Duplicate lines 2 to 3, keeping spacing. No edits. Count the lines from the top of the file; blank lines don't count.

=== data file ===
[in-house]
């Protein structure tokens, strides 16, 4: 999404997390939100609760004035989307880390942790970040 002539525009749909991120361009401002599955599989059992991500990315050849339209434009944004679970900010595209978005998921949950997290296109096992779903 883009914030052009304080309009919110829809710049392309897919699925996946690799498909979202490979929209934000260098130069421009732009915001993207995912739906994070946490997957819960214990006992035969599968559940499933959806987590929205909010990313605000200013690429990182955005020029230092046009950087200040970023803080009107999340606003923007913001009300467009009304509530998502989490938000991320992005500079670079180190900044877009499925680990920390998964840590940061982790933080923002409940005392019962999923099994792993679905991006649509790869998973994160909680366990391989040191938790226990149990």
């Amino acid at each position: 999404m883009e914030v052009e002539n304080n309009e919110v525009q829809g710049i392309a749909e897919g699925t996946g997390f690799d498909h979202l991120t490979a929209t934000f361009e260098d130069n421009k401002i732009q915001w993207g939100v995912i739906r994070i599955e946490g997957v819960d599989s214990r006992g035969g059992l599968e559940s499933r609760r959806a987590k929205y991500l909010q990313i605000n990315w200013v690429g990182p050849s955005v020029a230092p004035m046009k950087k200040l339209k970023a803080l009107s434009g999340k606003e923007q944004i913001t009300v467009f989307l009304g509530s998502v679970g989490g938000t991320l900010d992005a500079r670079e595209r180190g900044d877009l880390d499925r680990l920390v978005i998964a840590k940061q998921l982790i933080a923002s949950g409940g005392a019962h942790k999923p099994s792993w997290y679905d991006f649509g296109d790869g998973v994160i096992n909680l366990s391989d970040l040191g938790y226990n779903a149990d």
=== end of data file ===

């Protein structure tokens, strides 16, 4: 999404997390939100609760004035989307880390942790970040 002539525009749909991120361009401002599955599989059992991500990315050849339209434009944004679970900010595209978005998921949950997290296109096992779903 883009914030052009304080309009919110829809710049392309897919699925996946690799498909979202490979929209934000260098130069421009732009915001993207995912739906994070946490997957819960214990006992035969599968559940499933959806987590929205909010990313605000200013690429990182955005020029230092046009950087200040970023803080009107999340606003923007913001009300467009009304509530998502989490938000991320992005500079670079180190900044877009499925680990920390998964840590940061982790933080923002409940005392019962999923099994792993679905991006649509790869998973994160909680366990391989040191938790226990149990």
């Amino acid at each position: 999404m883009e914030v052009e002539n304080n309009e919110v525009q829809g710049i392309a749909e897919g699925t996946g997390f690799d498909h979202l991120t490979a929209t934000f361009e260098d130069n421009k401002i732009q915001w993207g939100v995912i739906r994070i599955e946490g997957v819960d599989s214990r006992g035969g059992l599968e559940s499933r609760r959806a987590k929205y991500l909010q990313i605000n990315w200013v690429g990182p050849s955005v020029a230092p004035m046009k950087k200040l339209k970023a803080l009107s434009g999340k606003e923007q944004i913001t009300v467009f989307l009304g509530s998502v679970g989490g938000t991320l900010d992005a500079r670079e595209r180190g900044d877009l880390d499925r680990l920390v978005i998964a840590k940061q998921l982790i933080a923002s949950g409940g005392a019962h942790k999923p099994s792993w997290y679905d991006f649509g296109d790869g998973v994160i096992n909680l366990s391989d970040l040191g938790y226990n779903a149990d």